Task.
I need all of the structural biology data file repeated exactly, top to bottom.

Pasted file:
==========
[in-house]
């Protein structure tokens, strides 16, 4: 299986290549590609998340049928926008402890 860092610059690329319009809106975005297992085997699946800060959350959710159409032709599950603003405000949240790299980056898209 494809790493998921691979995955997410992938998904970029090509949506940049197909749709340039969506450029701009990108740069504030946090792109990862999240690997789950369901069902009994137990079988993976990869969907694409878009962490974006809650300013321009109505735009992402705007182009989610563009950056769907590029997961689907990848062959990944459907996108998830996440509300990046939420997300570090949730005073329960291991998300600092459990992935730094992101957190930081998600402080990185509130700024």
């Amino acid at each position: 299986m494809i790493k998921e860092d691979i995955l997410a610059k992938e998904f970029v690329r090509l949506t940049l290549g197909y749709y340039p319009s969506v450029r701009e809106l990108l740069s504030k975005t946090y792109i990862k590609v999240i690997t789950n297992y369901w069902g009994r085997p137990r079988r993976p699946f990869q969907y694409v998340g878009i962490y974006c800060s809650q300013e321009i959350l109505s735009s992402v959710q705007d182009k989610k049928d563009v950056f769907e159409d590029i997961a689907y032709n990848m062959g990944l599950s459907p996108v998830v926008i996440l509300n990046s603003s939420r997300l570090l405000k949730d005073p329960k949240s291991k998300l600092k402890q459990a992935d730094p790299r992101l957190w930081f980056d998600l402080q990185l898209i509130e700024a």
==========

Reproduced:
[in-house]
């Protein structure tokens, strides 16, 4: 299986290549590609998340049928926008402890 860092610059690329319009809106975005297992085997699946800060959350959710159409032709599950603003405000949240790299980056898209 494809790493998921691979995955997410992938998904970029090509949506940049197909749709340039969506450029701009990108740069504030946090792109990862999240690997789950369901069902009994137990079988993976990869969907694409878009962490974006809650300013321009109505735009992402705007182009989610563009950056769907590029997961689907990848062959990944459907996108998830996440509300990046939420997300570090949730005073329960291991998300600092459990992935730094992101957190930081998600402080990185509130700024």
């Amino acid at each position: 299986m494809i790493k998921e860092d691979i995955l997410a610059k992938e998904f970029v690329r090509l949506t940049l290549g197909y749709y340039p319009s969506v450029r701009e809106l990108l740069s504030k975005t946090y792109i990862k590609v999240i690997t789950n297992y369901w069902g009994r085997p137990r079988r993976p699946f990869q969907y694409v998340g878009i962490y974006c800060s809650q300013e321009i959350l109505s735009s992402v959710q705007d182009k989610k049928d563009v950056f769907e159409d590029i997961a689907y032709n990848m062959g990944l599950s459907p996108v998830v926008i996440l509300n990046s603003s939420r997300l570090l405000k949730d005073p329960k949240s291991k998300l600092k402890q459990a992935d730094p790299r992101l957190w930081f980056d998600l402080q990185l898209i509130e700024a």